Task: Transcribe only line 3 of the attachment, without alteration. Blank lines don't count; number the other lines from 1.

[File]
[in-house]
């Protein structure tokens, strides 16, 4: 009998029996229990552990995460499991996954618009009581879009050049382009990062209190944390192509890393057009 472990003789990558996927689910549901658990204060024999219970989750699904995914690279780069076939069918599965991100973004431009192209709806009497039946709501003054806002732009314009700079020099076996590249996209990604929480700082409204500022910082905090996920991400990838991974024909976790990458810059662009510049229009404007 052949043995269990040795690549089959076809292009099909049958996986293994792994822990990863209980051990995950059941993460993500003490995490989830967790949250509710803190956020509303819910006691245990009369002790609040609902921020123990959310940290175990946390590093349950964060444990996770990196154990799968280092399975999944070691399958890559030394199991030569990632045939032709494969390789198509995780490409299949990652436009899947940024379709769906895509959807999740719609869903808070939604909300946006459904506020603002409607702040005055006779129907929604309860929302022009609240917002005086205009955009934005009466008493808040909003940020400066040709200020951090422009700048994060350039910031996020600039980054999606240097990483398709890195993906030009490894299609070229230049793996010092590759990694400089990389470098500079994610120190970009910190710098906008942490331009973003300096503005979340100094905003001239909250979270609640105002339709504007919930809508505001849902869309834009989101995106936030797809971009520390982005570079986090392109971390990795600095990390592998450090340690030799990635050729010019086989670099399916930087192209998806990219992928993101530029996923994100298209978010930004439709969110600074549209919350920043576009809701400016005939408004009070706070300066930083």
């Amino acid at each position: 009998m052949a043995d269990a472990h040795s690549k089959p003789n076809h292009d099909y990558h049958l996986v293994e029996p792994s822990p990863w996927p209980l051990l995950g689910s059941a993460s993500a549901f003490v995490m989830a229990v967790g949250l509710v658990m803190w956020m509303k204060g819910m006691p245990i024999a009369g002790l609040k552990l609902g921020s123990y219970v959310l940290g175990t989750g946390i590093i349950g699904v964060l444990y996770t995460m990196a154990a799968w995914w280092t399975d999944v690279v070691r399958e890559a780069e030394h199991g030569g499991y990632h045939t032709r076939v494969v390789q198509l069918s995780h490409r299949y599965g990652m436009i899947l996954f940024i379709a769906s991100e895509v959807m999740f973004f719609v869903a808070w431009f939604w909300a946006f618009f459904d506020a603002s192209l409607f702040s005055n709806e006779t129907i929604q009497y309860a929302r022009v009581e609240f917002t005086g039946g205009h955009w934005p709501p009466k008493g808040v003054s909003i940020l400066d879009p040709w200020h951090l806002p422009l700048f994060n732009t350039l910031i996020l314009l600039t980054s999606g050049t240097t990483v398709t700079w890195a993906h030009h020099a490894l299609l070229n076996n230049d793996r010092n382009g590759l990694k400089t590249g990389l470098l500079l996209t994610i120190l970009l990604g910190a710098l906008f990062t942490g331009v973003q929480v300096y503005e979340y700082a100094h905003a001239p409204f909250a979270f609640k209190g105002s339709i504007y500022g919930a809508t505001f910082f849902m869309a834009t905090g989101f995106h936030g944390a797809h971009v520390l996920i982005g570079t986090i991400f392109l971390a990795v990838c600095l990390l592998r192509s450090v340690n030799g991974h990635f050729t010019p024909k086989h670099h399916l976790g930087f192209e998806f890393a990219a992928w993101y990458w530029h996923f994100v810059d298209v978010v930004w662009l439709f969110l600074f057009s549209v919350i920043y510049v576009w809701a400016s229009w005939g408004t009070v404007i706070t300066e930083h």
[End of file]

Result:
């Amino acid at each position: 009998m052949a043995d269990a472990h040795s690549k089959p003789n076809h292009d099909y990558h049958l996986v293994e029996p792994s822990p990863w996927p209980l051990l995950g689910s059941a993460s993500a549901f003490v995490m989830a229990v967790g949250l509710v658990m803190w956020m509303k204060g819910m006691p245990i024999a009369g002790l609040k552990l609902g921020s123990y219970v959310l940290g175990t989750g946390i590093i349950g699904v964060l444990y996770t995460m990196a154990a799968w995914w280092t399975d999944v690279v070691r399958e890559a780069e030394h199991g030569g499991y990632h045939t032709r076939v494969v390789q198509l069918s995780h490409r299949y599965g990652m436009i899947l996954f940024i379709a769906s991100e895509v959807m999740f973004f719609v869903a808070w431009f939604w909300a946006f618009f459904d506020a603002s192209l409607f702040s005055n709806e006779t129907i929604q009497y309860a929302r022009v009581e609240f917002t005086g039946g205009h955009w934005p709501p009466k008493g808040v003054s909003i940020l400066d879009p040709w200020h951090l806002p422009l700048f994060n732009t350039l910031i996020l314009l600039t980054s999606g050049t240097t990483v398709t700079w890195a993906h030009h020099a490894l299609l070229n076996n230049d793996r010092n382009g590759l990694k400089t590249g990389l470098l500079l996209t994610i120190l970009l990604g910190a710098l906008f990062t942490g331009v973003q929480v300096y503005e979340y700082a100094h905003a001239p409204f909250a979270f609640k209190g105002s339709i504007y500022g919930a809508t505001f910082f849902m869309a834009t905090g989101f995106h936030g944390a797809h971009v520390l996920i982005g570079t986090i991400f392109l971390a990795v990838c600095l990390l592998r192509s450090v340690n030799g991974h990635f050729t010019p024909k086989h670099h399916l976790g930087f192209e998806f890393a990219a992928w993101y990458w530029h996923f994100v810059d298209v978010v930004w662009l439709f969110l600074f057009s549209v919350i920043y510049v576009w809701a400016s229009w005939g408004t009070v404007i706070t300066e930083h």